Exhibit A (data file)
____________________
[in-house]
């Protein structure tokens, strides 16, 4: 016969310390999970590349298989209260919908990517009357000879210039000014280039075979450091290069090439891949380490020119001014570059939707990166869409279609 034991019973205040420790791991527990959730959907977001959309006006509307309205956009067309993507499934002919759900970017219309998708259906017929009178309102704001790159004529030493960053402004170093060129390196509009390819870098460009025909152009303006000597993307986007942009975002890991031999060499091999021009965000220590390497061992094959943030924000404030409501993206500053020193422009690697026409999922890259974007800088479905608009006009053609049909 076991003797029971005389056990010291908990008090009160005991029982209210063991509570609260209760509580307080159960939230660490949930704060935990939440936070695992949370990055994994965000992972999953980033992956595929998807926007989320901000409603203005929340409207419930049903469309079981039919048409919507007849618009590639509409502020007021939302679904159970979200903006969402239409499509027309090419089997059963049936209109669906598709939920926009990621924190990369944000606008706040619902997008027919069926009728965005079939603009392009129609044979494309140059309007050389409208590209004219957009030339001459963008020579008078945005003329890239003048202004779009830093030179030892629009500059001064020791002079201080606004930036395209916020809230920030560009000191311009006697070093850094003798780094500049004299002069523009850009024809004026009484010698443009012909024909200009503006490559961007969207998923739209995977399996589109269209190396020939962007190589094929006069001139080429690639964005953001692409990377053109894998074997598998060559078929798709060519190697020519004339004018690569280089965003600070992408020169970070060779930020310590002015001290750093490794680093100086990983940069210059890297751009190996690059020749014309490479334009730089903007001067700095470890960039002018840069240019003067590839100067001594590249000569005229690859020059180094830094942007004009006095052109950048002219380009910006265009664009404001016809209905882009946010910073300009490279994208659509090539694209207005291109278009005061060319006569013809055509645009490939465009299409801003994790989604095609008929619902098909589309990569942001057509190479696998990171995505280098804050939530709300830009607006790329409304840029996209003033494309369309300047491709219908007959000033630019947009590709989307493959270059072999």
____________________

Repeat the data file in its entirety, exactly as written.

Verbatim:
[in-house]
């Protein structure tokens, strides 16, 4: 016969310390999970590349298989209260919908990517009357000879210039000014280039075979450091290069090439891949380490020119001014570059939707990166869409279609 034991019973205040420790791991527990959730959907977001959309006006509307309205956009067309993507499934002919759900970017219309998708259906017929009178309102704001790159004529030493960053402004170093060129390196509009390819870098460009025909152009303006000597993307986007942009975002890991031999060499091999021009965000220590390497061992094959943030924000404030409501993206500053020193422009690697026409999922890259974007800088479905608009006009053609049909 076991003797029971005389056990010291908990008090009160005991029982209210063991509570609260209760509580307080159960939230660490949930704060935990939440936070695992949370990055994994965000992972999953980033992956595929998807926007989320901000409603203005929340409207419930049903469309079981039919048409919507007849618009590639509409502020007021939302679904159970979200903006969402239409499509027309090419089997059963049936209109669906598709939920926009990621924190990369944000606008706040619902997008027919069926009728965005079939603009392009129609044979494309140059309007050389409208590209004219957009030339001459963008020579008078945005003329890239003048202004779009830093030179030892629009500059001064020791002079201080606004930036395209916020809230920030560009000191311009006697070093850094003798780094500049004299002069523009850009024809004026009484010698443009012909024909200009503006490559961007969207998923739209995977399996589109269209190396020939962007190589094929006069001139080429690639964005953001692409990377053109894998074997598998060559078929798709060519190697020519004339004018690569280089965003600070992408020169970070060779930020310590002015001290750093490794680093100086990983940069210059890297751009190996690059020749014309490479334009730089903007001067700095470890960039002018840069240019003067590839100067001594590249000569005229690859020059180094830094942007004009006095052109950048002219380009910006265009664009404001016809209905882009946010910073300009490279994208659509090539694209207005291109278009005061060319006569013809055509645009490939465009299409801003994790989604095609008929619902098909589309990569942001057509190479696998990171995505280098804050939530709300830009607006790329409304840029996209003033494309369309300047491709219908007959000033630019947009590709989307493959270059072999």